OT: Weird Hardware Problem

Valeri Galtsev galtsev at kicp.uchicago.edu
Wed May 20 19:25:36 UTC 2020

On 5/20/20 1:21 PM, Kevin P. Neal wrote:
> On Wed, May 20, 2020 at 11:07:32AM -0500, Valeri Galtsev wrote:
>> Yes, it was I who mentioned electrolytic capacitors. And that goes about
>> both PS and system board (the last mostly the ones situated around CPU).
>> The trouble is: not filtering well enough ripple on the power leads of
>> buses.
> Since we're on the subject, will problems with capacitors appear with a
> power supply that is boxed up unused?

It is less likely, but not fully excluded. It is safe to consider PS 
sitting on the shelf for some 7- 10 years as having some 30% smaller 
power rating.

Capacitors (electrolytic) age faster when they are heated, and and do a 
lot of charge/discharge big swings. That said, whether given 
electrolytic capacitor will deteriorate a lot, or almost not at all 
depends much more on its design, and after some period of using really 
poorly designed capacitors, manufacturers started shying away from them, 
and production of them diminished, mostly switched to better ones.

If you look at the system board ("motherboard" is common jargon for 
almost 30 years), you will see some capacitors are pre-cut on their top 
(but not cut through fully), others are not at all, and have smooth flat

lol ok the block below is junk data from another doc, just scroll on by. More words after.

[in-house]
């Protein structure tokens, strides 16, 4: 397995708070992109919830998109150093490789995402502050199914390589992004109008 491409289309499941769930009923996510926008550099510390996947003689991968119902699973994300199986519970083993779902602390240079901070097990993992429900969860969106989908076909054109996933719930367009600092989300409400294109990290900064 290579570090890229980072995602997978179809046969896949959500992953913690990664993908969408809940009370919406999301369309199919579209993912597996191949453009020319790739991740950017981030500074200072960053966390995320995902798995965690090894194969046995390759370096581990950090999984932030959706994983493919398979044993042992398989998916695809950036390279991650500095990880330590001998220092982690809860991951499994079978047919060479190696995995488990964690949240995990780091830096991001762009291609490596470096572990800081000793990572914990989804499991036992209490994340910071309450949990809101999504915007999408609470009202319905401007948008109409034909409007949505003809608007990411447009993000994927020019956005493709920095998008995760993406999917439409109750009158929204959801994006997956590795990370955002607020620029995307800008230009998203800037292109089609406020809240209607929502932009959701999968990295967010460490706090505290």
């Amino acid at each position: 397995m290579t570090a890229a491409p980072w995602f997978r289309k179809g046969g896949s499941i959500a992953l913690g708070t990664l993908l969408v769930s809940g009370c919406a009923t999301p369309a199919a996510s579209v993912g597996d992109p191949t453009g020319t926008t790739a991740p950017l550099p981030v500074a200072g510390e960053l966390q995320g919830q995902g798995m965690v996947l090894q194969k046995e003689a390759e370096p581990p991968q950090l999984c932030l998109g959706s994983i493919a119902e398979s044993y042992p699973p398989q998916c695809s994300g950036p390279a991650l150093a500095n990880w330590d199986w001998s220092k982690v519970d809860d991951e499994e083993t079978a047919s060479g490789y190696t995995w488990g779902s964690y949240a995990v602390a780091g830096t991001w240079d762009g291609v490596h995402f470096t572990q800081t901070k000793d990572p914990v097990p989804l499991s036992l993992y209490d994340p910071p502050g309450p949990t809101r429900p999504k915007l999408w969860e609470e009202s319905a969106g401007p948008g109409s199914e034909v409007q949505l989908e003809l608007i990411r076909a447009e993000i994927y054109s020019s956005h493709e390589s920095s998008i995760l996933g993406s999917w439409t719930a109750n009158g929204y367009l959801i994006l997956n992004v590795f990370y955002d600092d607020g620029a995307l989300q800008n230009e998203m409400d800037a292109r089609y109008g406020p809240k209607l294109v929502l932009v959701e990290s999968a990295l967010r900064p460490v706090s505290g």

top. The first ones are the ones that are more likely to leak, and 
pre-cut top allows to not let build up high pressure, just break the top 
open at lower internal pressure if electrolyte boils in it. This 
prevents capacitor from exploding badly - I've seen the result once in 
ancient tube based radio once. Mess! So, the one's that have smooth flat 
top would usually be more robust.

> I have a five year old machine that I use for working from home. I was
> considering collecting parts for it so if I need to fix it quickly I can.
> But if those parts are going to go bad on me regardless of use then there's
> less incentive to spend money today.

This whole thing is not as awful as it may be, and significantly depends 
on how unlucky you are with your parts. I too collect old parts, and 
re-use them for diagnostics or repair.

I have seen leaked out capacitors on some video cards, which I disposed 
of right away. So, visual examination helps. If some capacitors are 
bulging, or have brown residue (which is leaked dried electrolyte), then 
they are bad. On occasion I even did a repair by replacing such 
capacitor (it was only one looking bad on that board) with good one. But 
that was some generic PCI[-*** whichever] board, probably video card, 
not system board. I didn't invest time into fixing system board by 
replacing leaked capacitors, usually they are too old at that point, it 
is just cheaper to get new machine.

I hope, this helps.


Valeri Galtsev
Sr System Administrator
Department of Astronomy and Astrophysics
Kavli Institute for Cosmological Physics
University of Chicago
Phone: 773-702-4247

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